Social focus

In an effort to foster cooperative solutions among stakeholders, TLB will organize Land Knowledge Circles, which are a time-honoured tradition of First Nations. They will bring together the everyday people who use the land – hunters, hikers, anglers, snowmobile and ATV enthusiasts, cottagers, nature-lovers, etc. – to share their perspectives, experiences and concerns. These circles emphasize collaborative learning, where participants are encouraged to regard themselves and their ideas as part of a community working towards a collective goal – in this case, a sustainable future for The Land Between region. To participate in a Land Knowledge Circle, please visit www.knowledgecircle.ca

The Land Between is a meeting place where city dwellers, many of whom are cottagers and nature enthusiasts, rub shoulders with year-round residents. This sometimes creates friction, because of the differences in worldview that may arise: liberals vs. conservatives, hunters vs. environmentalists, Settlers vs. First Nation people, etc. However, the coming together of people with different values can also be a source of greater understanding and wisdom. With this in mind, TLB has produced a film in collaboration with Wildlife Habitat Canada. Entitled “My First Shot”, it explores hunting heritage and from a First Nations’ perspective. The film follows Erin Carmody, a left-leaning environmentalist and former vegan, who goes hunting for the first time. Her fellow hunters include Gary Williams, former Chief of Curve Lake First Nation, Keith Hodgson, a member of the Haliburton Highlands Stewardship Council and Kim Roberts, a nurse’s aid and lover of wildlife. Erin’s experience is one of brave discussion, understanding, appreciation and respect for other perspectives on the natural world and for our relationship with it. Through her eyes, the movie explores hunting with a fresh and new perspective. The film showcases the contributions hunters have made to wildlife management and conservation. My First Shot will be presented in Haliburton in late April and in Lakefield in May. Screening dates and times will be posted at www.myfirstshot.ca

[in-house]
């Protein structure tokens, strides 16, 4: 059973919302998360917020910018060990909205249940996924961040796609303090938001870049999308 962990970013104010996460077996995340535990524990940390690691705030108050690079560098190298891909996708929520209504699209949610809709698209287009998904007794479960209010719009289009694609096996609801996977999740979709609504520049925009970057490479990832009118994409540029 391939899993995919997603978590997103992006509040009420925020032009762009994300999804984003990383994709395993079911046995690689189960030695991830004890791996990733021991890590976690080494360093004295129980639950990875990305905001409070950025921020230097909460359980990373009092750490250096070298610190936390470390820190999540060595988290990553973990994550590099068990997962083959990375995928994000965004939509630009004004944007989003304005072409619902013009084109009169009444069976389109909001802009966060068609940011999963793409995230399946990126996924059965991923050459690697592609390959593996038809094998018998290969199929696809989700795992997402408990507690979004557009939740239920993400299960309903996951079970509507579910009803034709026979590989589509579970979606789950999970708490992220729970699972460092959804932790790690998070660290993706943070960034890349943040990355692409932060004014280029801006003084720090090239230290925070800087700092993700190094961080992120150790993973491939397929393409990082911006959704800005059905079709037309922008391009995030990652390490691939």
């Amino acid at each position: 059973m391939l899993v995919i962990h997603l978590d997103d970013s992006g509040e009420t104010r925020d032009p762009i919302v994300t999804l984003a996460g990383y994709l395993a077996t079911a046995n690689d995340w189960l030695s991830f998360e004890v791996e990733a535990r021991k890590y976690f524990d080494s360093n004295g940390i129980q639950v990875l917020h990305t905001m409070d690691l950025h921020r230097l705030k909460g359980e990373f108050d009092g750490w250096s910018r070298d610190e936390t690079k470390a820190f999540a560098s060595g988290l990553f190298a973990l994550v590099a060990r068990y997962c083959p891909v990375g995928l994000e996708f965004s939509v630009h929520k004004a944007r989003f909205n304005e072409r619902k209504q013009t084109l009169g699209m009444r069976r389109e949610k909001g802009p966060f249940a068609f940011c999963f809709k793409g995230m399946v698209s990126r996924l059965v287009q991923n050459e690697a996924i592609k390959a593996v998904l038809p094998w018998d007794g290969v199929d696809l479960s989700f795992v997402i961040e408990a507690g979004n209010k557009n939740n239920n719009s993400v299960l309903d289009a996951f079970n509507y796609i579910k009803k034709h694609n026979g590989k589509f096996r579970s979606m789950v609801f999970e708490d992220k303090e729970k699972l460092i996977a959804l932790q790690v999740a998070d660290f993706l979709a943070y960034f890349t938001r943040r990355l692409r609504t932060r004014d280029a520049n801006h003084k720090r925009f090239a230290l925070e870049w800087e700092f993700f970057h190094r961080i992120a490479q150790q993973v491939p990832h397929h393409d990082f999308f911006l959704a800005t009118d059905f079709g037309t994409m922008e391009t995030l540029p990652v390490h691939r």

To learn more about The Land Between charity, sign up for their newsletter and support their conservation efforts, go thelandbetween.ca

Land trust & Kawartha Highlands P.P. trails

From the outset, the Kawartha Land Trust has been a key partner in TLB work. Many of its properties are located in this region. The Trust envisions a connected system of protected lands, and great strides have already been made in making this a reality. It was also instrumental in launching The Kawarthas, Naturally Connected initiative, the goal of which is to create a Natural Heritage System made up of connected areas that maintain our ecological, social, and economic values.  A Natural Heritage System is a network of connected natural features and areas such as wetlands, forests, river corridors, lakes, and meadows. You can read about the initiative at kawarthasnaturally.ca